2. This is in sharp contract to RapidVPS. I was hoping to be off their service before the monthly bill on the 3rd. On the 7th I told them to shut the server down, and asked if they prorated the bill. Not on cancellations, they said.  ↩

  3. For example, I was trying to make a change in my DNS, but I forgot the password to my DNS service. No problem - reset the password, which sends the reset message to … my email. Which was down.  ↩

  4. There are repos that have builds of EXIM, but it’s not part of EPEL, and I’ve had problems in that past enabling non-standard repos. Particular with dependencies. You ever go to upgrade your packages only to find a bunch of dependency conflicts. I have. You don’t want to.  ↩

  5. I’m a sysadmin, too. But $40 doesn’t buy that much of my time. It’s worth it.  ↩

December 7, 2014

It's been such a long time

It's been six and half years since I published anything on this blog. 2377 days, to be precise, and you know I like to be precise.

There are many reasons for that, both technical and non-technical. I may or may not get into those. (Probably not.)

I'd like to say I'm back to blogging, but only time will tell.

June 4, 2008

Now on centos 5.1

My VPS server is now on CentOS 5.1, moved up from CentOS 4.6.  

My server is hosted on, a virtual hosting provider.  Since going to CentOS 5 is a major upgrade, the safest way to do it was to create a new virtual server, install it clean with CentOS 5.1, and migrate services over one by one.   

I love virtual servers.  Doing the migration by creating a new server was much less stressful and less hassle than upgrading a physical server in place.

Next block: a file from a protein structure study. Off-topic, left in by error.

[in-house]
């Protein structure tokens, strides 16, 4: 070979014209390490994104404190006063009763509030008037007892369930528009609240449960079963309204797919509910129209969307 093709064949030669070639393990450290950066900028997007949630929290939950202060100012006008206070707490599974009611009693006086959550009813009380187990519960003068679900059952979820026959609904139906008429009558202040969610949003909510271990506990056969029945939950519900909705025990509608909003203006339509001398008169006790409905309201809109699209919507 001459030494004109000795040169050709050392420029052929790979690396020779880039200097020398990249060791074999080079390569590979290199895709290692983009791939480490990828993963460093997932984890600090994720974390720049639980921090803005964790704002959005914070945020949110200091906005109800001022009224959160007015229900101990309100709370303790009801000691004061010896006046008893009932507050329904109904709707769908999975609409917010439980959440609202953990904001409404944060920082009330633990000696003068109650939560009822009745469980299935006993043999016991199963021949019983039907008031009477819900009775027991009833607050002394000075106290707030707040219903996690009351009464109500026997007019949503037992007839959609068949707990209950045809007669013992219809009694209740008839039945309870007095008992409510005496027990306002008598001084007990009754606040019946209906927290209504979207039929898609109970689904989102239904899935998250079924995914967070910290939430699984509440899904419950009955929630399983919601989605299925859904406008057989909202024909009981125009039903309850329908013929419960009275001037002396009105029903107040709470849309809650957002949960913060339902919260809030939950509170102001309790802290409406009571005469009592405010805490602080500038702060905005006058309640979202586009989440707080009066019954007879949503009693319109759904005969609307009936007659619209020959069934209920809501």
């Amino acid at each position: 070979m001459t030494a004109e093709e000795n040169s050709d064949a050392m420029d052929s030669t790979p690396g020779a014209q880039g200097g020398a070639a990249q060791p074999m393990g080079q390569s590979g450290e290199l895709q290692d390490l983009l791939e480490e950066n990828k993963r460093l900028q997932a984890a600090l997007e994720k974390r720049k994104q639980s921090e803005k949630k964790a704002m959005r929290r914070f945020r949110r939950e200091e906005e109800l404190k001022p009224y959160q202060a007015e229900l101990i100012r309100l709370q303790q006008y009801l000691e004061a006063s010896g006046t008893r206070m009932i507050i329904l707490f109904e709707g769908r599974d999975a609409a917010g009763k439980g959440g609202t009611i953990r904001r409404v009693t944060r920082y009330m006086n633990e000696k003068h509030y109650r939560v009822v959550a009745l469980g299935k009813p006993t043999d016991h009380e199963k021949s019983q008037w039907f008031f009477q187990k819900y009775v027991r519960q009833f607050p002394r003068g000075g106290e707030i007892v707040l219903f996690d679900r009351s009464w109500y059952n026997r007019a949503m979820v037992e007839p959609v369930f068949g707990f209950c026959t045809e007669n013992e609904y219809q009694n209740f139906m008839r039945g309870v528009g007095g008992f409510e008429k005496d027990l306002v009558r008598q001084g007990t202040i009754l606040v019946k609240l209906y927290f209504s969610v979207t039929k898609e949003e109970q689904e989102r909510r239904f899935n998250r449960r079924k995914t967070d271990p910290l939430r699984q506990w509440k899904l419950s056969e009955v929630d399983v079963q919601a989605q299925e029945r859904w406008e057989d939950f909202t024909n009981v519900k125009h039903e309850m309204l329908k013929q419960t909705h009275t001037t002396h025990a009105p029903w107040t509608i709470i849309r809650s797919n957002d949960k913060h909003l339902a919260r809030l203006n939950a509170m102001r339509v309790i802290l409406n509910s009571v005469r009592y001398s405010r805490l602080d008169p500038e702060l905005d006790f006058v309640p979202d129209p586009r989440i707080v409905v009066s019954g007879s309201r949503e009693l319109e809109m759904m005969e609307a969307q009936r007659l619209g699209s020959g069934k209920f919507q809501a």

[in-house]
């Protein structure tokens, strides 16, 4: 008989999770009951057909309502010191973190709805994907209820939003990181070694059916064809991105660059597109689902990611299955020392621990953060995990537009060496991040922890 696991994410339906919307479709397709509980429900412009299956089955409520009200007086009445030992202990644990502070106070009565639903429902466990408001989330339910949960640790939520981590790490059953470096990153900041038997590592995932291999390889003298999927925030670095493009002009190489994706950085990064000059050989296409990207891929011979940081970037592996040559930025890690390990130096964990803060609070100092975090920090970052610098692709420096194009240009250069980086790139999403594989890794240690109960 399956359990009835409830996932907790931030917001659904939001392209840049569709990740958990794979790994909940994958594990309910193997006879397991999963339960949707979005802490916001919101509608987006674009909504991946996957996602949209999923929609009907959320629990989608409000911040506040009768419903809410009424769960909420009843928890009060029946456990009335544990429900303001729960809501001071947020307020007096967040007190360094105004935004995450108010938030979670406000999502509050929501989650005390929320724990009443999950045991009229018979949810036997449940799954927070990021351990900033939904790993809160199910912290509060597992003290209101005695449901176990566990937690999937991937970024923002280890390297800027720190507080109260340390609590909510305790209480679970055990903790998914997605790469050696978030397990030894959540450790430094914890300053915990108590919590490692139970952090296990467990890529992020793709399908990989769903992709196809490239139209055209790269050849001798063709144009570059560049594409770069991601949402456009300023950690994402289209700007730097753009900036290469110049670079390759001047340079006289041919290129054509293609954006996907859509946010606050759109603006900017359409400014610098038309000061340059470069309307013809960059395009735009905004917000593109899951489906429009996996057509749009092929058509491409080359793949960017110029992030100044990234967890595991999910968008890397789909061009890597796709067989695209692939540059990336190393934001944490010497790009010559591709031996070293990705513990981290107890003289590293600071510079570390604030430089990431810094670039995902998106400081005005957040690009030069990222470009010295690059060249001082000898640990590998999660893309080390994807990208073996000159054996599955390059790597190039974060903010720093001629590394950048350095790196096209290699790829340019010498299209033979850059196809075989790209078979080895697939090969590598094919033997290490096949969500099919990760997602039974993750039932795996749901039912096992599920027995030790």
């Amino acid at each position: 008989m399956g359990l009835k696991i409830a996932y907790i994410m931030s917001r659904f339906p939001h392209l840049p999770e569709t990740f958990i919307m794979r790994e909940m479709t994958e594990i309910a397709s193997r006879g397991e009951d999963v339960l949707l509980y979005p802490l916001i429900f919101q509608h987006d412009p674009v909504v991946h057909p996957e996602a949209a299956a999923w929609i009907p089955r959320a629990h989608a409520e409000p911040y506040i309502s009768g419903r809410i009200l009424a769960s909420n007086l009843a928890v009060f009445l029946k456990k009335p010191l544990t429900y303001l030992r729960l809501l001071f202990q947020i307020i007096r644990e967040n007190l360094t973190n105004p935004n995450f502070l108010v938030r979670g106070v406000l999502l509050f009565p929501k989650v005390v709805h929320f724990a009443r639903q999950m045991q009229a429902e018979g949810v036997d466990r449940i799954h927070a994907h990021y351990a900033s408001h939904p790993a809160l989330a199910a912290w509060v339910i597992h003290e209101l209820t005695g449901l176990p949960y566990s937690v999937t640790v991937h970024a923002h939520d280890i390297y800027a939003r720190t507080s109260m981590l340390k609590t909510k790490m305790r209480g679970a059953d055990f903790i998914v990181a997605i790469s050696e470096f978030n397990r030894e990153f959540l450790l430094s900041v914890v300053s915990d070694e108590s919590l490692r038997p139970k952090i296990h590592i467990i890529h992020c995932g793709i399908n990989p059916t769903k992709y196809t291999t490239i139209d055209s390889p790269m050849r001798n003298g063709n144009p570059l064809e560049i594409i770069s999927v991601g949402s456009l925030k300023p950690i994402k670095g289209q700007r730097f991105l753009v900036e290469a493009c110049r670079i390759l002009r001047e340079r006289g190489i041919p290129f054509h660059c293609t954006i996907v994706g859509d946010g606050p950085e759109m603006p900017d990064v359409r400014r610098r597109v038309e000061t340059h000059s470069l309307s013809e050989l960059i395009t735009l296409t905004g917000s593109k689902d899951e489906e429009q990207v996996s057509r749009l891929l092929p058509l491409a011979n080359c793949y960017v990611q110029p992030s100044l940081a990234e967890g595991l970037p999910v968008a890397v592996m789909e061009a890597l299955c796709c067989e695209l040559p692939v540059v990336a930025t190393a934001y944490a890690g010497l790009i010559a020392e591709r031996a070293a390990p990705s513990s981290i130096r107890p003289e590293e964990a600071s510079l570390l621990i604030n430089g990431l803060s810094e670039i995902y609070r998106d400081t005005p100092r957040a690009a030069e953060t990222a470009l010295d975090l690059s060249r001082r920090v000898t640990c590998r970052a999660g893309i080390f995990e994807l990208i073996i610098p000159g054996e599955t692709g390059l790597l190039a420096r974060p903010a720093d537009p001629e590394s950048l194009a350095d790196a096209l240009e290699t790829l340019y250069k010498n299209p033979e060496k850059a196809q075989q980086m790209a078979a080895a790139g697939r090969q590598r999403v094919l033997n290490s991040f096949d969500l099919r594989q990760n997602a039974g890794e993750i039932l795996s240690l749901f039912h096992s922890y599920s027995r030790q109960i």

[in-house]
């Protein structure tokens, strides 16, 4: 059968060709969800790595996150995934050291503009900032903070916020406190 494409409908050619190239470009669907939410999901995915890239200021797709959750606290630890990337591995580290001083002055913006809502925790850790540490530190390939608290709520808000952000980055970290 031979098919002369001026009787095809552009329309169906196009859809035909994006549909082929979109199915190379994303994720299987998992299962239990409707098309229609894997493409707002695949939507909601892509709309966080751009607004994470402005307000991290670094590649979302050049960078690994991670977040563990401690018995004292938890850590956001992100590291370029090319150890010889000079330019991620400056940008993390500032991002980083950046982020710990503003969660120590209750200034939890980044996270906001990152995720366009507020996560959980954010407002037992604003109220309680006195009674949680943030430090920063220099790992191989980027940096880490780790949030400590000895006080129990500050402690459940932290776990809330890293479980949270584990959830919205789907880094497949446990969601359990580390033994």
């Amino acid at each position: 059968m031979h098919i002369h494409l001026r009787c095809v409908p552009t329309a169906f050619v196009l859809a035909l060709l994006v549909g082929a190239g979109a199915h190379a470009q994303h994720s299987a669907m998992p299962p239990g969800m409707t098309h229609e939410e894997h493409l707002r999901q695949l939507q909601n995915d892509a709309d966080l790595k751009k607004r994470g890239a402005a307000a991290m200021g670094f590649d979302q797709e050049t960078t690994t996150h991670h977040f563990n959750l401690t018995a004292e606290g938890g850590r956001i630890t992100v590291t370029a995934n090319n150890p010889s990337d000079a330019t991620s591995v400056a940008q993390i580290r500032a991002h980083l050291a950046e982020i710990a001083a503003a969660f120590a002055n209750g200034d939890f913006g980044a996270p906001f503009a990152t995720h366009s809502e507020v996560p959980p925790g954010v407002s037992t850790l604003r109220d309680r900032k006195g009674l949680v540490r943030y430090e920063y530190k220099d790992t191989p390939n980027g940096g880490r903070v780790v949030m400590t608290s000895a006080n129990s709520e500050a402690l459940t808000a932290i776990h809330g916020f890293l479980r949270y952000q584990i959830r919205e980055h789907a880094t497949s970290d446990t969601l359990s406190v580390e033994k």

The cost was creating another virtual server, but I could do that for extra $12 a month on RapidVPS.  And once the migration is done, I kill the older server and go back to paying for a single server.

February 4, 2008

RapidVPS has been good to me

I moved this weblog and my personal email out of the closet and onto a virtual private server last summer.  After looking around, I picked RapidVPS as a hosting provider.  They had good reviews and reasonably priced service.

After I moved, I was quite happy with the performance of my server, but increasingly unhappy with its reliability.  My server was sometimes down or hard to reach, and indeed it was in fact less reliable than it had been living on a Dell P3/550 in my closet.  When I contacted RapidVPS about the problems, they generally responded quickly, but the problems kept occurring.

In November I vented my frustration and sent a message to them.  I was "reluctantly unhappy," I told them. I got a response from Rick Blundell, the owner and chief tech person: what can I do to make you happier?  Make my service more reliable, please, I replied.

Today I just sent Rick another message thanking him.  For the last three months, my service has been everything I could want.  It just works.  No more slowdowns, no issues reaching it. It's been boring again, and that's just what you want out of infrastructure.

Doing server Infrastructure is hard work.  People only notice when it stops working.  When it works, they don't care.  I know; I've run server farms at CNN and EarthLink.  Problems happen. And sometimes fixing it can be difficult, frustrating, and expensive.

Rick and RapidVPS have made me a happy customer.  Thank you, guys. 

January 24, 2008

Take your Kindle to the beach

Just after Christmas I got away for a few days to Jamaica.  All I did for 5 days was read.  I read by the beach, by the pool, in bed.  It was lovely.

But unlike every other vacation I've ever taken, I didn't take a large pile of books.  Instead, I took my Kindle.  And a small pile of books.  (I wouldn't want to end up in another country with nothing to read.  Heaven forbid!)

Understand, even if I don't have time to read more than a few books, I like having choices.  And I like to be able to leave off a book for a while and try something else.